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The Suriname-Saramaccan community in the Netherlands has installed four new captains to preside over Saramaccans in four different cities in the Netherlands. The captains will not only represent their individual communities before sections of the Dutch government, such as health care institutions, they will also serve as an oracle and guide to new Saramaccan immigrants in the Netherlands. A detailed job description for the new captains is yet to be determined.
The ceremonies that took place last Saturday at the Stopera in Amsterdam, were the result of the combined forces of the Collective of Saramaccan Authorities in the Netherlands and the SIO (Surinaams Inspraak Orgaan), a pressure group of Suriname immigrants aiming to contribute to decision making processes in Dutch government.
(Photo left: The four newly inaugurated Saramaccan captains. From right to left: Monti Puketi, Kensly Vrede, Sylvester Aboikoni and Morea King, the only female captain. The practical content of their authoritative function (in plain words: how they will serve their individual communities), is yet to be determined. dWt photo / Stuart Rahan)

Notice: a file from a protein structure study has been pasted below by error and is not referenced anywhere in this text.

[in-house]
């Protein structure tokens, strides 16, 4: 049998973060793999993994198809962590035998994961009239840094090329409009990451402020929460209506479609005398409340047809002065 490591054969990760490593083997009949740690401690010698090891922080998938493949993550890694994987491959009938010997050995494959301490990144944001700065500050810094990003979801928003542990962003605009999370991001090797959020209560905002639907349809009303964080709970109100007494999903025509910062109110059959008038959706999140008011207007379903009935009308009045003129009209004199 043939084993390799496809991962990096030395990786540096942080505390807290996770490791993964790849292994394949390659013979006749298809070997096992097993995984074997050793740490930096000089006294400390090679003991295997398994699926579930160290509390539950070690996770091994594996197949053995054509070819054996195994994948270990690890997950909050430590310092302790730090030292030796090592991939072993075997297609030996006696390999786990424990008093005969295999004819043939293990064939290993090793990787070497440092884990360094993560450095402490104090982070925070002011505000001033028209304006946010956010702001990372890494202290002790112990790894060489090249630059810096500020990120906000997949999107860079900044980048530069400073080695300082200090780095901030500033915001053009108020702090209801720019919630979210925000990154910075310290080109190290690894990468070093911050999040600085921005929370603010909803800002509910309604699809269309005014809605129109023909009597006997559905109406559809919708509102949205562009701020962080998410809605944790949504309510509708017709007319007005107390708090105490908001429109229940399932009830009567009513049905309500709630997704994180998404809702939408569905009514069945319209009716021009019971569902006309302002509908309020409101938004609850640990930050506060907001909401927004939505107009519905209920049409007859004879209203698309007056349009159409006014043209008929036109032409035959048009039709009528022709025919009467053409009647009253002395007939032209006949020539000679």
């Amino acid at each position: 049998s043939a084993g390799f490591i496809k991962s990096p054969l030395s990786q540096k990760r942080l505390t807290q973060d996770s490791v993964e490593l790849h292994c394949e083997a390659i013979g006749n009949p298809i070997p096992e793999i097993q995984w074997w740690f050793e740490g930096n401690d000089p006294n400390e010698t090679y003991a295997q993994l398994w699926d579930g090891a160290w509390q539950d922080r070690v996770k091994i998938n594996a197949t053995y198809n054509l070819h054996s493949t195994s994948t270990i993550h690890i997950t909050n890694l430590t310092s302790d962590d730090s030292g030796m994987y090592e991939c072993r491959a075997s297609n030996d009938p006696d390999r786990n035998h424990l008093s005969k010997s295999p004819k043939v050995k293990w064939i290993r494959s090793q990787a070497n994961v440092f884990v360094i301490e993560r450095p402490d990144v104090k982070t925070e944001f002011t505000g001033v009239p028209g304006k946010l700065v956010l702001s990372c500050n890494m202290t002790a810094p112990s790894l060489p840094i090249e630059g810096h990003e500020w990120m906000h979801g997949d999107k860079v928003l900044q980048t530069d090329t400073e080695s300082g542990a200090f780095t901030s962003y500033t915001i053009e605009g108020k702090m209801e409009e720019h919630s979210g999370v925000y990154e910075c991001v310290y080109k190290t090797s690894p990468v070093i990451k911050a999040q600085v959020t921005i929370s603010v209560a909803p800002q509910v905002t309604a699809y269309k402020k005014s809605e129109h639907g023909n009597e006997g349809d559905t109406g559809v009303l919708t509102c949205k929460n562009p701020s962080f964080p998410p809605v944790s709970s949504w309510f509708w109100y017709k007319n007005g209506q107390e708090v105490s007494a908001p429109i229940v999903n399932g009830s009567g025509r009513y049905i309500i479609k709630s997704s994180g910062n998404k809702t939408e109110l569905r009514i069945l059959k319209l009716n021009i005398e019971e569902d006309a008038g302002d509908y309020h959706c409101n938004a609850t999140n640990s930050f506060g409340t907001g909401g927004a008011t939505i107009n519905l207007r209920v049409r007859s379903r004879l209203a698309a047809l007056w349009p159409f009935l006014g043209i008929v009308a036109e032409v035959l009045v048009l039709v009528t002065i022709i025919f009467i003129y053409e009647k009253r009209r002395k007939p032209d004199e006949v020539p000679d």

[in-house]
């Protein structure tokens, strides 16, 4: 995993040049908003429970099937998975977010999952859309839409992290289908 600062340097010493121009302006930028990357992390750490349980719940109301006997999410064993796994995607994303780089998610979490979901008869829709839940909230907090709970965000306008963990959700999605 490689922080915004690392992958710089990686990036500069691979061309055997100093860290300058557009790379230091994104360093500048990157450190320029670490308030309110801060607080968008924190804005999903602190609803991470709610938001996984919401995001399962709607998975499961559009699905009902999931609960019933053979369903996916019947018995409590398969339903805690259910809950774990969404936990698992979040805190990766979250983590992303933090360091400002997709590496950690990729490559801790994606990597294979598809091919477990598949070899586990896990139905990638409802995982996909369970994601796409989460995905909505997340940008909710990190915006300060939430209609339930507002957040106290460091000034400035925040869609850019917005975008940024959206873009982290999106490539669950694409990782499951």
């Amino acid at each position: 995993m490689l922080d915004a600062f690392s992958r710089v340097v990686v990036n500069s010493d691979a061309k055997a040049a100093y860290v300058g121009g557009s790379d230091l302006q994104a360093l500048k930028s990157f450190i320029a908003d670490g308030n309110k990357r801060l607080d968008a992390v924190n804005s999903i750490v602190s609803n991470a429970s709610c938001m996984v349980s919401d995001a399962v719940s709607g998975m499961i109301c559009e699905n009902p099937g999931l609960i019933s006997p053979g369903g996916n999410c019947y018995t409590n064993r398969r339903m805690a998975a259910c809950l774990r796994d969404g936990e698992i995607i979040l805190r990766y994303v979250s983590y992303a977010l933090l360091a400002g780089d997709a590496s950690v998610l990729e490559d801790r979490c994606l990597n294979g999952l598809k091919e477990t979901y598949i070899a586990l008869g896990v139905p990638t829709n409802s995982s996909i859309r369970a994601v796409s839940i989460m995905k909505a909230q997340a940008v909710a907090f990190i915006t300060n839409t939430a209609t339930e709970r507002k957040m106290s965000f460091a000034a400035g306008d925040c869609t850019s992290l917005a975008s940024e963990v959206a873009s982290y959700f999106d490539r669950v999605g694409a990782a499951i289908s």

Belfon Aboikoni, chief of the Saramaccans, traveled from Suriname to the Netherlands to personally witness the ceremonies. One of the four newly instated leaders is the chief’s cousin, Sylvester Aboikoni.
The ceremonies comprised a variety of traditional practices, including the swearing of an oath by each of the new captains. Under steady guidance of an ‘apintie’-drum, the new captains had their legs smeared with sacred white ‘pimba’ clay, the crown of their heads was wrapped in white cotton cloth, and there was a libation with alcoholic beverages.
The Amsterdam Stopera was fully adorned with traditional ‘pangi’s’ (Maroon loincloths). Because of the cold weather, the attending men wore suits underneath their traditional clothing, while the women presented themselves in African styled gowns.